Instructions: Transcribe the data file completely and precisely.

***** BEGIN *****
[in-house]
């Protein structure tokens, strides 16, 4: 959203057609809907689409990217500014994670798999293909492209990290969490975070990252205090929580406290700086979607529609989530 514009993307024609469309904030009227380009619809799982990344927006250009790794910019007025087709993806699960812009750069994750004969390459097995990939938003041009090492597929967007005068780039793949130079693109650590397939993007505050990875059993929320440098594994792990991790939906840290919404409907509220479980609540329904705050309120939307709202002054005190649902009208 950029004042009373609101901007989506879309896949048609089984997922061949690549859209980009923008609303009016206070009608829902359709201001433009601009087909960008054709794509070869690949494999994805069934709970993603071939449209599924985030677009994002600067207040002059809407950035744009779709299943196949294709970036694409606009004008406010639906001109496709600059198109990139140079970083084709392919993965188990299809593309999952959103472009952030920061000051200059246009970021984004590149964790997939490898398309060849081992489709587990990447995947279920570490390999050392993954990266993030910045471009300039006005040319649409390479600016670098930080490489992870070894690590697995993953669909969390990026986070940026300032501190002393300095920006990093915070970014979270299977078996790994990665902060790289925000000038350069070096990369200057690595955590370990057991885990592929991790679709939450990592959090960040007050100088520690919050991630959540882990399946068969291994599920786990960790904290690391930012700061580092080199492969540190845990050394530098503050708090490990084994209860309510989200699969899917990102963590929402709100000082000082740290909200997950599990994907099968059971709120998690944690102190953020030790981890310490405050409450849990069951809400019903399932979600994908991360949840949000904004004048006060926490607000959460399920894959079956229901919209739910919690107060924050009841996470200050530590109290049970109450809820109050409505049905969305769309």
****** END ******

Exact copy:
[in-house]
């Protein structure tokens, strides 16, 4: 959203057609809907689409990217500014994670798999293909492209990290969490975070990252205090929580406290700086979607529609989530 514009993307024609469309904030009227380009619809799982990344927006250009790794910019007025087709993806699960812009750069994750004969390459097995990939938003041009090492597929967007005068780039793949130079693109650590397939993007505050990875059993929320440098594994792990991790939906840290919404409907509220479980609540329904705050309120939307709202002054005190649902009208 950029004042009373609101901007989506879309896949048609089984997922061949690549859209980009923008609303009016206070009608829902359709201001433009601009087909960008054709794509070869690949494999994805069934709970993603071939449209599924985030677009994002600067207040002059809407950035744009779709299943196949294709970036694409606009004008406010639906001109496709600059198109990139140079970083084709392919993965188990299809593309999952959103472009952030920061000051200059246009970021984004590149964790997939490898398309060849081992489709587990990447995947279920570490390999050392993954990266993030910045471009300039006005040319649409390479600016670098930080490489992870070894690590697995993953669909969390990026986070940026300032501190002393300095920006990093915070970014979270299977078996790994990665902060790289925000000038350069070096990369200057690595955590370990057991885990592929991790679709939450990592959090960040007050100088520690919050991630959540882990399946068969291994599920786990960790904290690391930012700061580092080199492969540190845990050394530098503050708090490990084994209860309510989200699969899917990102963590929402709100000082000082740290909200997950599990994907099968059971709120998690944690102190953020030790981890310490405050409450849990069951809400019903399932979600994908991360949840949000904004004048006060926490607000959460399920894959079956229901919209739910919690107060924050009841996470200050530590109290049970109450809820109050409505049905969305769309």